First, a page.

A few weeks ago when lockdown had eased a bit, we went for a drive to visit (albeit at a distance) my mother in Birmingham.
We had a bit of a walk round (at 2 metre distance) and then headed back.
Something struck me about signs attached to lampposts outside many shops, small and large, and that was the number of businesses that now had a “Click and Collect” model.
Not just your big brands, but small shops, take-aways, cafes.
As we drove home, the kids were feeling peckish so we thought we’d look for a chip shop. We hadn’t had fish and chips from a proper takeaway for months, it was about time.
My wife picked up the mobile and began searching and we discovered one of our favourite chip chops, Catchem’s End in Bewdley, had a click and collect service.
They’re a small independent chip shop operating out of a small town in Worcestershire.
When we looked at the website, it had a sign saying “we’re open Monday to Sunday for collection only”. They also had a message saying that the menu was limited due to the current situation.
This was important.
It showed us that the site was up to date because they were adjusting their service due to current affairs. This is a good way to get people to trust you.
There was also a big “Order Now” button which we dutifully clicked.
Nice and simple. Choose a slot (we could choose one based on our ETA in Bewdley) and choose what you want.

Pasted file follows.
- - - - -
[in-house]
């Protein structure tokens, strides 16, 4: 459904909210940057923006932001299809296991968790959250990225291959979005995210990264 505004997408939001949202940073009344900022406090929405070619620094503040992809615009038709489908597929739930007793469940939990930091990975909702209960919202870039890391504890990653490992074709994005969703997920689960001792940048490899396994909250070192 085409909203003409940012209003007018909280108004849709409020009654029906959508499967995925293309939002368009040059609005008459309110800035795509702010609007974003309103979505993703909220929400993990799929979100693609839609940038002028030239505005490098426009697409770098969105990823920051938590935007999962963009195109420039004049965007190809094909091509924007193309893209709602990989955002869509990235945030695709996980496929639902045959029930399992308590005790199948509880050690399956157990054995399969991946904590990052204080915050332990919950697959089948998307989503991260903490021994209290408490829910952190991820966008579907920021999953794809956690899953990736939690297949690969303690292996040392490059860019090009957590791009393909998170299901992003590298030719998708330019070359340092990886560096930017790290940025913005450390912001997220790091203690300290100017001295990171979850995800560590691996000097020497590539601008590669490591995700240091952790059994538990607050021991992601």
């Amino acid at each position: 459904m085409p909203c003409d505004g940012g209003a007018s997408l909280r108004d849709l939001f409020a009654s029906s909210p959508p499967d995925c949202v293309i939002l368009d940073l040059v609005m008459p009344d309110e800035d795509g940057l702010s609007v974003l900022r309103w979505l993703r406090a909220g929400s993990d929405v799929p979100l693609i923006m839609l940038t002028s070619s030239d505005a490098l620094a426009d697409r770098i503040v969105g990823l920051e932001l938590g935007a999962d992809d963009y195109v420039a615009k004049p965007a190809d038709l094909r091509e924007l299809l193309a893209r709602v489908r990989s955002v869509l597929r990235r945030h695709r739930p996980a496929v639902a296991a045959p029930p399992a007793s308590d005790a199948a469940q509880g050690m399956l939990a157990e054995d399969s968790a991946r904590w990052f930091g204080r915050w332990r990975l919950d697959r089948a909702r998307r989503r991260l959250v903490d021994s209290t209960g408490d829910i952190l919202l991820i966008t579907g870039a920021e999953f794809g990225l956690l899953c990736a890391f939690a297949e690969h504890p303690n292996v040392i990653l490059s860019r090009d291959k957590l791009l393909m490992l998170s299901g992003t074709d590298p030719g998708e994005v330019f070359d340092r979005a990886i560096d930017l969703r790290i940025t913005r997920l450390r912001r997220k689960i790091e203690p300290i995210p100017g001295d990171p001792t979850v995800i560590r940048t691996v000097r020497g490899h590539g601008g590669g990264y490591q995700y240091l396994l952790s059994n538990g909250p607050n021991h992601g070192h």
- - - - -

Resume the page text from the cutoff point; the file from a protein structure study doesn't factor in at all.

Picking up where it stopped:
Pay online, go pick them up.
We turned up at our allotted time and a gent at the door said; “Order for Andy?”
Best. Chips. Ever.
What they did, and why it was so right
The thing that makes the Internet so damn compelling is its choice.
There’s just so much stuff on it.
The thing that makes High Streets so compelling is the ability to get stuff now.
If something is in stock, the ability to go and drive somewhere, pick it up and put it in your car is sometimes the difference between not selling something and selling something.
Some shops have had this nailed for decades.
Argos is one such business that has the model licked.
They’ve been in the mass distribution service for decades, if they’d seen the tide change before Amazon and had the foresight Jeff Bezos had, they could have been the biggest online retailer in the world.
For many businesses, moving to an online model has been an expense not worth investigating. People walk by their shop and buy their stuff or pick up chips or don’t.
Yes, they have a website, but it’s usually just to show what they have, tell people where the parking is or maybe have a downloadable menu.
But COVID-19 has changed all that and even small shops have been forced to change their model.
TO be fair, some chip chops have been doing this for ages (another of my favourites, Merchants, has had click and collect for years), but the way others have adapted has been swift and signs are now going up all over the High Street.
What Catchem’s End did was latch on to this and give people what they wanted, convenience and choice.
Anyone can do it
If you have a small shop, you can do it, too.
It doesn’t matter what you sell, there are ways in which you can provide a service to clients who don’t want to come in and browse.
And it’s pretty easy.
The hosted model
If you’re a café, restaurant or sandwich shop, there are a number of online services that can help you use your existing website to take orders.
These services are seamless, brandable so they look like your own site and easy to use.
One such service is preoday.com
They help you get up and running quickly and give you a full back-end system to manage your products, orders, and delivery slots.
You are able to set up the times you can take orders, give people pick-up slots and customise your menu.